Netbios is a broadcast protocol and resides only on the broadcast domain. This means it will not route past the NAT router, over a VPN connection, to different VLANS, or across different subnets, UNLESS it has help. That help comes from either WINS or a configured LMHOST record.

There is a FANTASTIC article that explains all about the browser service.

Now, you are familiar with how a HOST file works. It is used to provide a DNS record if you don't have a DNS server. In this case you have a DNS server and DNS is routeable. So, let's leave DNS alone and delete all configured host files. Configured HOST records should ONLY be used if you don't have a DNS server, because DNS is routeable and all sites have a DNS server.

The way the browser service works is All computers broadcast out their information that they are sharing for files and printers. They also broadcast out thier operating system and whether they hold the FSMO roles. All of the OS information and role holder information is used to ELECT a domain master browser. (this is not a computer domain, it's a broadcast domain). YOU WANT a LMHOST connection between the domain master browser and all other site master browsers. If this user is at home alone, he is the site master browser. That will allow you to share the browselist between every site.

Here is that article. Now, it is an NT4 article, but the browser service has not changed a bit since NT4 on up through 2008 server, xp, 2000, w7, vista.

Learn about browser elections, the domain master and the WINS/WAN configuration of the browser services. Instead of WINS, you can use an LMhost record for every site master browser.

http://www.microsoft.com/resources/documentation/windowsnt/4/server/reskit/en-us/net/chptr3.mspx?mfr=true

Here is an example:

http://www.experts-exchange.com/OS/Microsoft_Operating_Systems/Server/2003_Server/Q_23657415.html
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Corey HaeckerSupport ManagerAuthor Commented:
Thank you so much for the help and the info. I have read over the article, and learned alot of neat things. So do you think that I should setup the networks this way. I want to be specific so that i do not miss anything.


at Home:

Router:
IP Address: 192.168.1.1
DNS Settings: Obtained form ISP
IPSEC vpn connection to shop router (192.168.0.1)

PC 1 :

DNS Setting: Primary = 192.168.1.1

\HKEY_LOCAL_MACHINE \System \CurrentControlSet \Services \Browser \Parameters\IsDomainMaster set to TRUE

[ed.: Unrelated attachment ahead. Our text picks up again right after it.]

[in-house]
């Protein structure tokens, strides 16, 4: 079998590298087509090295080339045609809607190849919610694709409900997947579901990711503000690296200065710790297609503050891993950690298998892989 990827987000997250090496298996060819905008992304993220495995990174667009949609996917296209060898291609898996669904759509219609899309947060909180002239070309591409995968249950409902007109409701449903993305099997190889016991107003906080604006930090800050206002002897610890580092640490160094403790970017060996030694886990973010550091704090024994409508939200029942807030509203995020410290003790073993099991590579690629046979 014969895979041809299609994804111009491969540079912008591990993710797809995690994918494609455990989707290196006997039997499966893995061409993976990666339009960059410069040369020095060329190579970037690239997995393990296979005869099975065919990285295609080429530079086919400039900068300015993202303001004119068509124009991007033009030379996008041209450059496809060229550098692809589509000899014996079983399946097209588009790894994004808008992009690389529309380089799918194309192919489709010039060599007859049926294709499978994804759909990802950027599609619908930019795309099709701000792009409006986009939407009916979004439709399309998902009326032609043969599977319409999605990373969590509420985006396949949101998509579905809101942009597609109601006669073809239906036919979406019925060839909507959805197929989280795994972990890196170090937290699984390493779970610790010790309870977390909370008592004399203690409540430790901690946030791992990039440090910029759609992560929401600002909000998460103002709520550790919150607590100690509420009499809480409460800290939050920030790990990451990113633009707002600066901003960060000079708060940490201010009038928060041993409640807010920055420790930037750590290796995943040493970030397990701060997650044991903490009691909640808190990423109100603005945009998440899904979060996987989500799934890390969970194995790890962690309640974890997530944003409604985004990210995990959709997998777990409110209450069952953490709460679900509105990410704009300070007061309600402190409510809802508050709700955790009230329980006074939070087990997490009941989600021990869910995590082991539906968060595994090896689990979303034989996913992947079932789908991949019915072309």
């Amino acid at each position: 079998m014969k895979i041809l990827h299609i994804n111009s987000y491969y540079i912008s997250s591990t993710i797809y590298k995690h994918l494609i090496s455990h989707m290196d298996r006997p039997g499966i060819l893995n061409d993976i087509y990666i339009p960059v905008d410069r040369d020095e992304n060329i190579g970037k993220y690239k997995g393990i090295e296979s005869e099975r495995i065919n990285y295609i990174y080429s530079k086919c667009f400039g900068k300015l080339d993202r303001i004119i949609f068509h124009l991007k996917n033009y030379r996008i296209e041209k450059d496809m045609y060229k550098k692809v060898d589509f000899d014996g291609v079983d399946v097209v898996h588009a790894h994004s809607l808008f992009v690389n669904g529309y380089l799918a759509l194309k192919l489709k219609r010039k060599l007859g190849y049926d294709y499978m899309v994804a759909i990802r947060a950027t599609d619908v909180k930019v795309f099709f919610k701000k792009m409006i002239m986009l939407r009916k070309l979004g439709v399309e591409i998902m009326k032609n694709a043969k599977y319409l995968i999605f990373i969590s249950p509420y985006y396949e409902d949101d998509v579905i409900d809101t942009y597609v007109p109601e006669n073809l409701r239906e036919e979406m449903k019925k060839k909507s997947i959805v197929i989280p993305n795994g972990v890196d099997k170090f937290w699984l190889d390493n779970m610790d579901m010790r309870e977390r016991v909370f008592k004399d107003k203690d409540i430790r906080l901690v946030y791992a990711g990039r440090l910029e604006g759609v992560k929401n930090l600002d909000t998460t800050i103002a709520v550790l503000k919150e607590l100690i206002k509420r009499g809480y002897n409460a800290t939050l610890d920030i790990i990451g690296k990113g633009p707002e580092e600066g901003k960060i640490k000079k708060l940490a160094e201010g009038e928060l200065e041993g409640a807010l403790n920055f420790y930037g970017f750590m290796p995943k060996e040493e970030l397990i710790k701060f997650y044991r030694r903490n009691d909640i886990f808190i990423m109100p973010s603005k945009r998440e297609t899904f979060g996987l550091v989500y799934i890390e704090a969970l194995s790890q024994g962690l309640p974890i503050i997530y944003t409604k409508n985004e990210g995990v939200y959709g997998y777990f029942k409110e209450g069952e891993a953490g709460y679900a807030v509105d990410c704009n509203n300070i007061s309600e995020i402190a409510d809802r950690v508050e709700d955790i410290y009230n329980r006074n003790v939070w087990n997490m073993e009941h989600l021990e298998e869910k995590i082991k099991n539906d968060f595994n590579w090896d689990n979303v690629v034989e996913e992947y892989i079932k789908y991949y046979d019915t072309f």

NO Hosts file
LMHosts file as:

192.168.0.150      SUNSHINESERVER      #PRE      #DOM:SUNSHINE

192.168.0.150      "SUNSHINE       \0x1b"      #PRE


Laptop: (moves between shop and home)

Obtain DNS settings automatically
NO hosts file
NO lmhosts file
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ChiefITCommented:
On remote sites and clients, do not set the domain master registry key to isdomainmaster TRUE. Only the PDCe of the main site. However, all sites need to maintain a browselist.

You can either configure LMHOST or make your DC a WINS server.

DNS from ISP, I think would be OK.

NO HOST files
LMHOST or WINS configured.
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Corey HaeckerSupport ManagerAuthor Commented:
Ok. I will try that. Just to see if i am on the right track.

If I am at PC 1 at home, and I type in the cmd prompt "ping sunshineserver" how will that name get resolved? Is it from the browse list sent from the PDCe which is found through NetBIOS using LMHOSTS?

I used to think this was resolved only with the DNS server which is on the other side of the VPN, but i didn't want all DNS resolutions happening at the server, thus the hosts file.

Sorry if I am a little slow, I really appreciate the help!
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ChiefITCommented:
If I am at PC 1 at home, and I type in the cmd prompt "ping sunshineserver" how will that name get resolved? Is it from the browse list sent from the PDCe which is found through NetBIOS using LMHOSTS?

through Netbios and LMHOST

servernam.domain.name is throught DNS resolution.

xxx.xxx.xxx.xxx is throught ARP
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ChiefITCommented:
Or better yet:

computer name >>>to>>>IP address === Netbios
computername.domain.name>>to>>IPaddress==DNS
IPaddress>>>MAC address==ARP